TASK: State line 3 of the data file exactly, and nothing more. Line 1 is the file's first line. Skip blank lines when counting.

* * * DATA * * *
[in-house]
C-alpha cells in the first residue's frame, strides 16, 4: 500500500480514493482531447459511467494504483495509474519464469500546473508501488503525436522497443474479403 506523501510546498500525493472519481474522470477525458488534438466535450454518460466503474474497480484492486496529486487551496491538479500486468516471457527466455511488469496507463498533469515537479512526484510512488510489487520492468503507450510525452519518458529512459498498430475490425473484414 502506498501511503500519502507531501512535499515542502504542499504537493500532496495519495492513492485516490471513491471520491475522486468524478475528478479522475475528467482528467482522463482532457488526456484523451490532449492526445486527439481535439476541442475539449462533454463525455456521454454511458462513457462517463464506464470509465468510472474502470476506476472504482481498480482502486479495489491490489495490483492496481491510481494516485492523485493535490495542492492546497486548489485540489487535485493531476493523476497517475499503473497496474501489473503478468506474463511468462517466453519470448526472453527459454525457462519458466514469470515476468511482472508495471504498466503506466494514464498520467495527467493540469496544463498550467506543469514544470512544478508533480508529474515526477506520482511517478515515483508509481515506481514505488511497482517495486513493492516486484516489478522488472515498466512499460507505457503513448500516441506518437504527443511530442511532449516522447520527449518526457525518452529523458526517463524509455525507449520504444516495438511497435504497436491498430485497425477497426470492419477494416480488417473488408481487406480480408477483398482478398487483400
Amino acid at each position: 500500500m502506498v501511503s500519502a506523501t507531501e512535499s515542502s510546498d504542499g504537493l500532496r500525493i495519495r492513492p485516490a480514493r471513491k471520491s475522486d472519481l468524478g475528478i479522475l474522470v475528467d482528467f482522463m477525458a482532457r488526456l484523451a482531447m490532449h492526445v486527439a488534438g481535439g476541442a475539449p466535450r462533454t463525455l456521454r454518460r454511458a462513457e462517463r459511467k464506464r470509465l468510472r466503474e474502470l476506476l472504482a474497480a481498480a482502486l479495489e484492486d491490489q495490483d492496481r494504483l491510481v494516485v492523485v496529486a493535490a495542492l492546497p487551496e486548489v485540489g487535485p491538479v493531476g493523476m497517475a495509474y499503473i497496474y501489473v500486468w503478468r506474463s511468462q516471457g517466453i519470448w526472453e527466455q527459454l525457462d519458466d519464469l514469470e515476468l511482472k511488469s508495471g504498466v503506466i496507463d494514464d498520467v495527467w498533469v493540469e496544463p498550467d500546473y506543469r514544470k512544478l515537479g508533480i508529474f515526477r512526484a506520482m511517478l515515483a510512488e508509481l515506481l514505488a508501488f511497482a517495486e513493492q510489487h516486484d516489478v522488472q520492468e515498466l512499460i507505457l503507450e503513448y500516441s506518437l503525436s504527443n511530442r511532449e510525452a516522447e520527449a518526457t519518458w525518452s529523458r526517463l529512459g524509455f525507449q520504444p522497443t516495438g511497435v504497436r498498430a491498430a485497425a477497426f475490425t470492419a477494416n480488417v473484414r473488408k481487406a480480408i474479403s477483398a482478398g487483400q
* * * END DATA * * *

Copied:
Amino acid at each position: 500500500m502506498v501511503s500519502a506523501t507531501e512535499s515542502s510546498d504542499g504537493l500532496r500525493i495519495r492513492p485516490a480514493r471513491k471520491s475522486d472519481l468524478g475528478i479522475l474522470v475528467d482528467f482522463m477525458a482532457r488526456l484523451a482531447m490532449h492526445v486527439a488534438g481535439g476541442a475539449p466535450r462533454t463525455l456521454r454518460r454511458a462513457e462517463r459511467k464506464r470509465l468510472r466503474e474502470l476506476l472504482a474497480a481498480a482502486l479495489e484492486d491490489q495490483d492496481r494504483l491510481v494516485v492523485v496529486a493535490a495542492l492546497p487551496e486548489v485540489g487535485p491538479v493531476g493523476m497517475a495509474y499503473i497496474y501489473v500486468w503478468r506474463s511468462q516471457g517466453i519470448w526472453e527466455q527459454l525457462d519458466d519464469l514469470e515476468l511482472k511488469s508495471g504498466v503506466i496507463d494514464d498520467v495527467w498533469v493540469e496544463p498550467d500546473y506543469r514544470k512544478l515537479g508533480i508529474f515526477r512526484a506520482m511517478l515515483a510512488e508509481l515506481l514505488a508501488f511497482a517495486e513493492q510489487h516486484d516489478v522488472q520492468e515498466l512499460i507505457l503507450e503513448y500516441s506518437l503525436s504527443n511530442r511532449e510525452a516522447e520527449a518526457t519518458w525518452s529523458r526517463l529512459g524509455f525507449q520504444p522497443t516495438g511497435v504497436r498498430a491498430a485497425a477497426f475490425t470492419a477494416n480488417v473484414r473488408k481487406a480480408i474479403s477483398a482478398g487483400q